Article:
The Marañón River has intrigued many scientists and adventurers to date. It is threatened with the construction of more than 20 hydropower dams, which encouraged multiple scientists to put their knowledge into action. Today we discuss with Luigi, Nathan and Natalie.
Luigi Marmanillo Cateriano got involved in the protection of the Marañón River when he joined a ‘paddle for purpose’ trip on the river 5 years ago. Together with Ben Web, initiator of this trip, he now runs a rafting company on the river (Marañón Experience, see also Marañón Waterkeeper), to enable adventurers as well as scientists to explore this river and spread the story of the headwaters of the Amazone. Luigi shares his experiences in his work where the link between visitors and local communities is of high importance to him.
Dr. Natalie Kramer Anderson is a fluvial geomorphologist and professional whitewater kayaker. In 2015, she partook in a whitewater expedition down the Marañon that collected baseline data on sediment, water chemistry and invertebrates. A diverse array of products resulted from the trip including the documentary film, Confluir (English, Spanish) by Henry Worobec, which documents their journey and provides historical and sociopolitical context for the Marañon river. Other tangible products included reviewed scientific articles, conference papers, printed magazine articles, a childrens’ story in National Geographic Explorer Kids as well as several online articles. She summarizes their trip and what she learned with regards to making a scientific expedition meaningful beyond simply collecting data and introduces RARR (rapid assessment of rivers at risk), her current project, which has the goal make exploratory baseline data collection by adventurers more accessible by setting up a data repository on Anecdata.org (still in development). She has found that, in the end, it is not the hard data, but the empowerment of existing local efforts and the intangible personal connections made on these expeditions that end up having the largest impact.
A final report of the trip in 2015, including links to talks, presentations, papers and reports can be found here. Natalie was co-author on a paper about the natural wood regime in rivers, which forms the third leg of a tripod of physical processes that supports river science and management, along with the natural flow and sediment regimes.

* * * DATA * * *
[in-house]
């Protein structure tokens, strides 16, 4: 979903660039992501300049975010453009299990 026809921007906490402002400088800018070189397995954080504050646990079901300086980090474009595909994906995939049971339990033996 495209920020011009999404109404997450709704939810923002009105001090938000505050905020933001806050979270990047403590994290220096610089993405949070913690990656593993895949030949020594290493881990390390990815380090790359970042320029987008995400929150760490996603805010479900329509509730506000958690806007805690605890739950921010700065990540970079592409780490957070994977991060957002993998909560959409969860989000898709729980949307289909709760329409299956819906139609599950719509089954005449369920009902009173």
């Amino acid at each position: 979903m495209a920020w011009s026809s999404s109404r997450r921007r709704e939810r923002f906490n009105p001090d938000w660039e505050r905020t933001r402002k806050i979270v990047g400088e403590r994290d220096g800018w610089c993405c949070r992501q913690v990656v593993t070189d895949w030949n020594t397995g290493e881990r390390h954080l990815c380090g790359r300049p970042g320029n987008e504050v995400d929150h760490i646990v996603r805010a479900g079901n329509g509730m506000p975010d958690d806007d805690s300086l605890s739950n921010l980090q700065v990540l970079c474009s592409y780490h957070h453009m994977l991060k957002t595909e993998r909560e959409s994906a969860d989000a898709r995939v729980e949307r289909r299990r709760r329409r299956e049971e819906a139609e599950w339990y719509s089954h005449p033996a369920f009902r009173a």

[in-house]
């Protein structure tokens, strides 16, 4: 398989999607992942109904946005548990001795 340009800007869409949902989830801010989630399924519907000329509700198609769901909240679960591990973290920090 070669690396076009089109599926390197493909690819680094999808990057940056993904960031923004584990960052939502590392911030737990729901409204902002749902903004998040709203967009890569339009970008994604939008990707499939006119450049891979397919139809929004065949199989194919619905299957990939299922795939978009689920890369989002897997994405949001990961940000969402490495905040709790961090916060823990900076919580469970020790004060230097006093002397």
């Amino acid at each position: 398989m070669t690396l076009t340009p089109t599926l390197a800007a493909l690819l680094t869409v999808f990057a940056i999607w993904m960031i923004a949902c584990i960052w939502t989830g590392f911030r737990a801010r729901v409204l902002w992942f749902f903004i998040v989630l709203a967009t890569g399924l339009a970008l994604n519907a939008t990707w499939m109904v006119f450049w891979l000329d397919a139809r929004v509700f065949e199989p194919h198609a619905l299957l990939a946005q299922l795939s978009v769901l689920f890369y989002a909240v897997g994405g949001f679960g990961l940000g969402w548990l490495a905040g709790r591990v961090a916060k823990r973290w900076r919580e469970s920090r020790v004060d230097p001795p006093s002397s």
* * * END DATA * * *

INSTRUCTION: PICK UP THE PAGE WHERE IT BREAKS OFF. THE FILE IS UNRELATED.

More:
Dr. Nathan Lujan is an ichthyologist at the American Museum of Natural History in New York. His research examines freshwater fish diversity in tropical South America and the North American Great Lakes. In over 20 expeditions to Bolivia, Brazil, Colombia, Ecuador, Guyana, Peru, Uganda, and Venezuela, Nathan has discovered over 30 new fish and invertebrate species and has collected samples and data that have revealed for the first time how large portions of the Neotropical ichthyofauna are interrelated, how historical geologic events have affected the evolutionary diversification of fishes, and how feeding specialization affects how fishes interact ecologically.
Nathan has led three expeditions to Peru, including two small biodiversity surveys of the Marañon River in northern Peru and one large biodiversity survey along an Andes-to-Amazon elevational gradient in the Inambari River of southern Peru. He is now planning fieldwork that will expand his Andes-to-Amazon approach to sampling water physicochemistry, and algal, macroinvertebrate, and fish diversity to the much larger Marañon River. Over 20 hydroelectric dams have been proposed for the Marañon, and several dozen other dams have been proposed for elsewhere along the Andean flanks, so it is critical to establish a better understanding of why longitudinal connectivity in Andean rivers are important to their ecological function and ecosystem services. It is also critical to establish a baseline understanding of biodiversity in the Marañon so as to evaluate future environmental impacts. The expedition being planned will combine elements of scientific discovery with adventure in the form of whitewater rafting and kayaking and an anthropological investigation of indigenous peoples’ perspective on the river and its importance to their lives. The entire experience will be documented on film and in photos that will provide the basis for art exhibits in Lima and New York and a feature-length documentary film.
More information on Nathans projects can be found on this website, including a description of the motives, personnel, and products of his 2006 trip to the Marañon and the 2010 trip to Peru when they conducted the longitudinal gradient survey. Links to papers proceedings from those trips, including various papers on the functional morphology, ecology, nutritional physiology, and gut microbiomes of wood-eating catfishes can be found there.
An analysis of the current legal status of two main planned hydropower dams (Veracruz and Chadin 2) can be downloaded below.
Interested in the Marañón? See some more cool interactive pages that give lots of information on science as well as the cultural/spiritual importance of river sites.